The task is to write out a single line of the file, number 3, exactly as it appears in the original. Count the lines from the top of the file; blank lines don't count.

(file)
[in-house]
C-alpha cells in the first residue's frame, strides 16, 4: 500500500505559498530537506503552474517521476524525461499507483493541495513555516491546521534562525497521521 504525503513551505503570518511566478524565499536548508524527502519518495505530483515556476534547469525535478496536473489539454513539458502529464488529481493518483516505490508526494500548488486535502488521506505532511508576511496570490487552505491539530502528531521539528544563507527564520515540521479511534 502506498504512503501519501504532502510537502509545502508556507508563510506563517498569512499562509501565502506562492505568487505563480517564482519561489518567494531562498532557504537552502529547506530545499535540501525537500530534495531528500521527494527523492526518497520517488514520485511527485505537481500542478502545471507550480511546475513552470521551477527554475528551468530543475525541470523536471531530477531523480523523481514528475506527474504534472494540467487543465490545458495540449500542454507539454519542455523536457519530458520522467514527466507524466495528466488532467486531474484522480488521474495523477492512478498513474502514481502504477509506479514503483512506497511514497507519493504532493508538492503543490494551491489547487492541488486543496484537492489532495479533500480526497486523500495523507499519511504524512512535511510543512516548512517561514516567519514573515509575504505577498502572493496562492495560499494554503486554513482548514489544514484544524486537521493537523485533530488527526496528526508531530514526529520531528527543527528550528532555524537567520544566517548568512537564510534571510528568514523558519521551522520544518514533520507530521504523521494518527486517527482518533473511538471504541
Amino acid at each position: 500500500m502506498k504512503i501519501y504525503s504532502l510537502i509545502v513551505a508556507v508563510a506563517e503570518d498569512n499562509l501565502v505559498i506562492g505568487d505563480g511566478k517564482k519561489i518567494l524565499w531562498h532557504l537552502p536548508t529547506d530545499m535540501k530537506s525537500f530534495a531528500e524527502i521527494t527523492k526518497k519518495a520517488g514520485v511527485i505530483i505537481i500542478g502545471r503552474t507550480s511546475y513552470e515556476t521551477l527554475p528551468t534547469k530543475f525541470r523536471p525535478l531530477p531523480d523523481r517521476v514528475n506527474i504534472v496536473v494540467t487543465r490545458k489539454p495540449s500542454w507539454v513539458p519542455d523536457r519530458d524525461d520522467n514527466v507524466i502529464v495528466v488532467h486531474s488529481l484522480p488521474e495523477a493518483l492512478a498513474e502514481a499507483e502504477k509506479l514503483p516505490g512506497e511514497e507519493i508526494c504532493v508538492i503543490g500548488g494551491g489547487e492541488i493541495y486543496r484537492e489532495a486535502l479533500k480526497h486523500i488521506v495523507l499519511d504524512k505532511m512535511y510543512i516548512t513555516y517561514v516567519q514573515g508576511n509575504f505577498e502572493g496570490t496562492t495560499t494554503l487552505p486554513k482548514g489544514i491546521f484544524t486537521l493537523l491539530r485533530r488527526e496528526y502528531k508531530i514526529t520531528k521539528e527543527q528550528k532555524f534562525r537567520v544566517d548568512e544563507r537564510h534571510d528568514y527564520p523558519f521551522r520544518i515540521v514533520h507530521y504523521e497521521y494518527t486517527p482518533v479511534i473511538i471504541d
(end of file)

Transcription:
Amino acid at each position: 500500500m502506498k504512503i501519501y504525503s504532502l510537502i509545502v513551505a508556507v508563510a506563517e503570518d498569512n499562509l501565502v505559498i506562492g505568487d505563480g511566478k517564482k519561489i518567494l524565499w531562498h532557504l537552502p536548508t529547506d530545499m535540501k530537506s525537500f530534495a531528500e524527502i521527494t527523492k526518497k519518495a520517488g514520485v511527485i505530483i505537481i500542478g502545471r503552474t507550480s511546475y513552470e515556476t521551477l527554475p528551468t534547469k530543475f525541470r523536471p525535478l531530477p531523480d523523481r517521476v514528475n506527474i504534472v496536473v494540467t487543465r490545458k489539454p495540449s500542454w507539454v513539458p519542455d523536457r519530458d524525461d520522467n514527466v507524466i502529464v495528466v488532467h486531474s488529481l484522480p488521474e495523477a493518483l492512478a498513474e502514481a499507483e502504477k509506479l514503483p516505490g512506497e511514497e507519493i508526494c504532493v508538492i503543490g500548488g494551491g489547487e492541488i493541495y486543496r484537492e489532495a486535502l479533500k480526497h486523500i488521506v495523507l499519511d504524512k505532511m512535511y510543512i516548512t513555516y517561514v516567519q514573515g508576511n509575504f505577498e502572493g496570490t496562492t495560499t494554503l487552505p486554513k482548514g489544514i491546521f484544524t486537521l493537523l491539530r485533530r488527526e496528526y502528531k508531530i514526529t520531528k521539528e527543527q528550528k532555524f534562525r537567520v544566517d548568512e544563507r537564510h534571510d528568514y527564520p523558519f521551522r520544518i515540521v514533520h507530521y504523521e497521521y494518527t486517527p482518533v479511534i473511538i471504541d